News and Blog

James Williams part of the Cognation Team sits in his office, sips cold coffee and wonders….

Posted: 4 October 2012

Sitting in the office at 9.15am on a Tuesday morning I’m on the telephone to a top journo from one of the national mountain bike magazines. They are interested in the progression of Cognation; ‘What’s next?’ ‘When?’ ‘What about Gethin?’

On finishing the call I sip my coffee (which has gone rather cold!) and start to think about the project. Chronologically, my mind goes on a journey from the early days when Cognation (or the Cycling Centre of Excellence for South Wales –as it was known then) was just a proposal, to the building of new sections of trail on Y-Wal, a new car park at Cwmcarn and the opening of the ‘Rookie’.

I then start to ponder about what’s next; the reopening of Penhydd, Bike Park Wales at Gethin and more XC and Downhill trails at Cwmcarn. Plus the Gyfylchi Loop that will be opening, if all goes to plan, in December. This will be a little cracker – an extra loop built on Y Wal near Bryn Bettws Lodge; plus the adult Bike Park that we’re currently working on (more about this over next few weeks).

Sitting back in my chair I now start to wish that I was no longer in the office. Looking out the window, I can see that the grey cloud has lifted and there’s a small showing of blue sky. It would be nice to go for a ride, have some fresh air, get a sweat on, get muddy and have a buzz.
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Unfortunately, this is not possible as I have a meeting at 10am to discuss ways in which we can help local tourism businesses in South Wales benefit from the growing mountain bike industry.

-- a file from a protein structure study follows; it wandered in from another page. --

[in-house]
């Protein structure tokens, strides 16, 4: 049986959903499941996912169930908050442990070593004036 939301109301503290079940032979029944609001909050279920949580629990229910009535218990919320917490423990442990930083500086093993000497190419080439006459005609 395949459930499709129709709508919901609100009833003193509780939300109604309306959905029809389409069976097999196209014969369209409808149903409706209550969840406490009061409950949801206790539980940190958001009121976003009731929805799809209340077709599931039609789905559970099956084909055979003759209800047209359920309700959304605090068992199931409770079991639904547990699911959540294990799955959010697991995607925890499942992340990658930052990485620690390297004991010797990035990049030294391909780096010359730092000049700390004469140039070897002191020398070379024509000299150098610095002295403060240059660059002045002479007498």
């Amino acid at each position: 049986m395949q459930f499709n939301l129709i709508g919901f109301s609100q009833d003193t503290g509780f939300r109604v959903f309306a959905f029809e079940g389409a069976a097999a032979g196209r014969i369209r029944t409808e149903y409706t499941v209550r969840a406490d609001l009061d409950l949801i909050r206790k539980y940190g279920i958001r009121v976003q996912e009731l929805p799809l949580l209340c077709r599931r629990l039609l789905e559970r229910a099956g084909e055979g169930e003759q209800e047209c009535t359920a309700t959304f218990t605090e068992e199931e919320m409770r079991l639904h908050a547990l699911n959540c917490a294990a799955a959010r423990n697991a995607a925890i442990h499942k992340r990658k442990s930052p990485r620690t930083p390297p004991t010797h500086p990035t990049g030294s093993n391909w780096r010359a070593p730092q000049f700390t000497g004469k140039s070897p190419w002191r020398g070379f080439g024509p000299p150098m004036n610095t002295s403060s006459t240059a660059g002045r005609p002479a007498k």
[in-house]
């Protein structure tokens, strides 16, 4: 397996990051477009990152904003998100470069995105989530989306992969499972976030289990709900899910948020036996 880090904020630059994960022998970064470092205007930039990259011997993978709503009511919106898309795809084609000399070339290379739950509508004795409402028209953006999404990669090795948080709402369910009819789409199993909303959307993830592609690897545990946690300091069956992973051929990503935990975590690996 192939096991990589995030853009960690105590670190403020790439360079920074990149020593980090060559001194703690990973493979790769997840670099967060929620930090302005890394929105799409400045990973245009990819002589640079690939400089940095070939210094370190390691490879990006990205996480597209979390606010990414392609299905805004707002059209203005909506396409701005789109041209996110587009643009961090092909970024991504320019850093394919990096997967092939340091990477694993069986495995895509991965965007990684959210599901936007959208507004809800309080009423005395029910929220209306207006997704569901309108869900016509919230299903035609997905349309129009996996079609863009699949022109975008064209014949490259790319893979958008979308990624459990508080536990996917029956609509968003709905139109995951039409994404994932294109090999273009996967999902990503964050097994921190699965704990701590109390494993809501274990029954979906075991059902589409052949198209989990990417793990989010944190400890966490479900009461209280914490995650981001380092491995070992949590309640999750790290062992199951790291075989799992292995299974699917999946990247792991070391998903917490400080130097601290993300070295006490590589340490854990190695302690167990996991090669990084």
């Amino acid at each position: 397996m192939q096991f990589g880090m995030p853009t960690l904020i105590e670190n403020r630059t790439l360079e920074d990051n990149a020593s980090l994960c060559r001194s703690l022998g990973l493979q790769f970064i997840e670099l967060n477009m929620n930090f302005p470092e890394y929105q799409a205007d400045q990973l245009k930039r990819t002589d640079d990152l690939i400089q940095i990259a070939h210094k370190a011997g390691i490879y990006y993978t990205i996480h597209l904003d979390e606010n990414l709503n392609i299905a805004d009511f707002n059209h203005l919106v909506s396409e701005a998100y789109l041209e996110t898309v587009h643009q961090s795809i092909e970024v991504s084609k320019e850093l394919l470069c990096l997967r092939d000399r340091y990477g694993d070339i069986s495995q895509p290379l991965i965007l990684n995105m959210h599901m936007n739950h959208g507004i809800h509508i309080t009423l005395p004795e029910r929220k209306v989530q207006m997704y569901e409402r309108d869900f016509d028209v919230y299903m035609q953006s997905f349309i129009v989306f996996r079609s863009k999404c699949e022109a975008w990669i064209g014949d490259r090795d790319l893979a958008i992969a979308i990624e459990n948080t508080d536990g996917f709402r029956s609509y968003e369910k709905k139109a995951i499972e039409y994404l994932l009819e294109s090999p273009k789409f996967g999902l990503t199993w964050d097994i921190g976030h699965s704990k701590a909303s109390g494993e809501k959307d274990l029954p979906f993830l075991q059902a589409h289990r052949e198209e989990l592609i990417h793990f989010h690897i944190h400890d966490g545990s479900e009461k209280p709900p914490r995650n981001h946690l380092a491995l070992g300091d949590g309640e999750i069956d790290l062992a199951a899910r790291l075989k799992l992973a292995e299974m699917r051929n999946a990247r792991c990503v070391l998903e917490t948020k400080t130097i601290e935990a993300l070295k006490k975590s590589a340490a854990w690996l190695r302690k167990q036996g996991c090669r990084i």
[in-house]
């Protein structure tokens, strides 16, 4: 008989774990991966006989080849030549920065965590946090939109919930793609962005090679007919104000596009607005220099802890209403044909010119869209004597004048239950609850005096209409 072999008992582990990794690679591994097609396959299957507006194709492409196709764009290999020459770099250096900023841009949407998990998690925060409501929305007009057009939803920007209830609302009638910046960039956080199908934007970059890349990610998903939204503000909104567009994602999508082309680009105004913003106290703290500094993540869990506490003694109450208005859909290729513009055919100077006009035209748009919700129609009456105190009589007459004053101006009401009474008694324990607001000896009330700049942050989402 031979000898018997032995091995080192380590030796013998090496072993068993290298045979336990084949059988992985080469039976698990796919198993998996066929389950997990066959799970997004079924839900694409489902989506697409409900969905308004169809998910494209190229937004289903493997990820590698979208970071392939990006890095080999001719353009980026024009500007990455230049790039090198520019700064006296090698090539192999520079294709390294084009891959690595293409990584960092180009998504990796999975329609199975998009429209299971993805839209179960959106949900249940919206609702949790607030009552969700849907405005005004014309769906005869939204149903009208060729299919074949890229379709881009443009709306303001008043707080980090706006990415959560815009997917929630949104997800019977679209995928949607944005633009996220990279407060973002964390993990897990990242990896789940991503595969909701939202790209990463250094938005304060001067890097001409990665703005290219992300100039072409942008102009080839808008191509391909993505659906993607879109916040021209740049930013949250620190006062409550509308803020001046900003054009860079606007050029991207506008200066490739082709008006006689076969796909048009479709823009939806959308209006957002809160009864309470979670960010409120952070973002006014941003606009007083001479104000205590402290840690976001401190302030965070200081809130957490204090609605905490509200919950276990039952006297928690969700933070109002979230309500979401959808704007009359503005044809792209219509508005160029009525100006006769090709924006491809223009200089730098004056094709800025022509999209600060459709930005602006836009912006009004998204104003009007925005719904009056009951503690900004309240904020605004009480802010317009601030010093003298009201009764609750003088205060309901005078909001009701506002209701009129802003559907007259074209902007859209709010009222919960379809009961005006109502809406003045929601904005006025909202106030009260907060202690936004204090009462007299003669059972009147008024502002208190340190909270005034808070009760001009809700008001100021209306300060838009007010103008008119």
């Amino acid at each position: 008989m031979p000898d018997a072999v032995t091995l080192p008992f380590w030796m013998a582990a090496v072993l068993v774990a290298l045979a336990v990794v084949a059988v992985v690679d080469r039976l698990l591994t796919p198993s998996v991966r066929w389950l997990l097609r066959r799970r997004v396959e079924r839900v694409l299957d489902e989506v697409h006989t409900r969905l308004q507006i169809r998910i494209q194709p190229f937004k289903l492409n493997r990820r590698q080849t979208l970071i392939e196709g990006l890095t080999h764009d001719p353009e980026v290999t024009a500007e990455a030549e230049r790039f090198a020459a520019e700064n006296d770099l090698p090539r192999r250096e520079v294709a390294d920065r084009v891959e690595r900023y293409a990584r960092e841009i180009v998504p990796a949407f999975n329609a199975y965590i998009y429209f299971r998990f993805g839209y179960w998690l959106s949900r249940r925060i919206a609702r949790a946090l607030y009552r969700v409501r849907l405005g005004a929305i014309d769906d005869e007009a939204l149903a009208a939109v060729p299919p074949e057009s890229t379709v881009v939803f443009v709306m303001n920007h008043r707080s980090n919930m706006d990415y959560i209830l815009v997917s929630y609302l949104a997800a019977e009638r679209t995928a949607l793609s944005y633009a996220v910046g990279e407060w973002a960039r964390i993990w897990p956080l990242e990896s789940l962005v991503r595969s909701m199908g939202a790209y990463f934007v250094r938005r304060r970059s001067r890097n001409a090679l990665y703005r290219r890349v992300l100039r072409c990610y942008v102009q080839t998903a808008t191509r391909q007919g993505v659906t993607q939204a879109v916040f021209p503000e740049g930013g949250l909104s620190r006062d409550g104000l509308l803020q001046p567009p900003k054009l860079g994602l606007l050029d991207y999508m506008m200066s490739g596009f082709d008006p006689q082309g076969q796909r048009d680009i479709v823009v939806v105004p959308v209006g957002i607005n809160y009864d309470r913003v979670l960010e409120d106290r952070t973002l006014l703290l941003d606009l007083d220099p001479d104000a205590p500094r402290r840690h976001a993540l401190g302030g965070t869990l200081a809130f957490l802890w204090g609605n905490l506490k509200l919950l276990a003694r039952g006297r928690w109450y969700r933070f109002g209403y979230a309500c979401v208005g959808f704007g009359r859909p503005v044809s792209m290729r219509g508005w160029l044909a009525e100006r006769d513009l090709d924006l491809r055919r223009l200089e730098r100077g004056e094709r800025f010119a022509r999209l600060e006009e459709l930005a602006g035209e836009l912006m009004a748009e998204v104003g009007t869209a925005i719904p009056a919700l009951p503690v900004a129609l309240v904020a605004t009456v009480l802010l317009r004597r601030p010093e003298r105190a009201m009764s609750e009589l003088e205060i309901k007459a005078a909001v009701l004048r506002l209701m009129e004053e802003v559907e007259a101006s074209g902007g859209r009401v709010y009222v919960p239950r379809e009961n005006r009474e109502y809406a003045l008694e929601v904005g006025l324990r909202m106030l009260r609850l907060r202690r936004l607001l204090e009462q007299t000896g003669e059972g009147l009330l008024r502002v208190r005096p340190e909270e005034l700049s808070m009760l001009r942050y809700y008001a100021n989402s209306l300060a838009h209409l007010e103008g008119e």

As our product offering grows in South Wales, as we build more trails, more facilities and launch a new commercial bike park we will need more accommodation, more places for bikers to eat and even grab a beer.

It is when you start to think about these economic factors that you come to understand how fundamental mountain biking has become as a tourism product in South Wales (not just South – but the whole of Wales). In 2011 just under 300, 000 people were recorded at trail centres throughout Wales and between 2006/2007 UK Mountain bikers spent an annual average of £24 million in Wales.

Mountain Biking has grown and developed in Wales with the first trail centre in Coed-Y-Brenin opening in 1997; then the opening in Afan Forest Park in 2000; 2003 saw Wales officially launch five mountain bike centres and in 2006 Brechfa opened.

However, 2011 – 2013 is our time, Cognations chance to write (or build for that matter) its chapter in the story of mountain biking in Wales.

A quick glance at the digital time on my out of date 1980’s office telephone reveals that it is now 9.42am – I’d better shift otherwise I’ll be late for the meeting!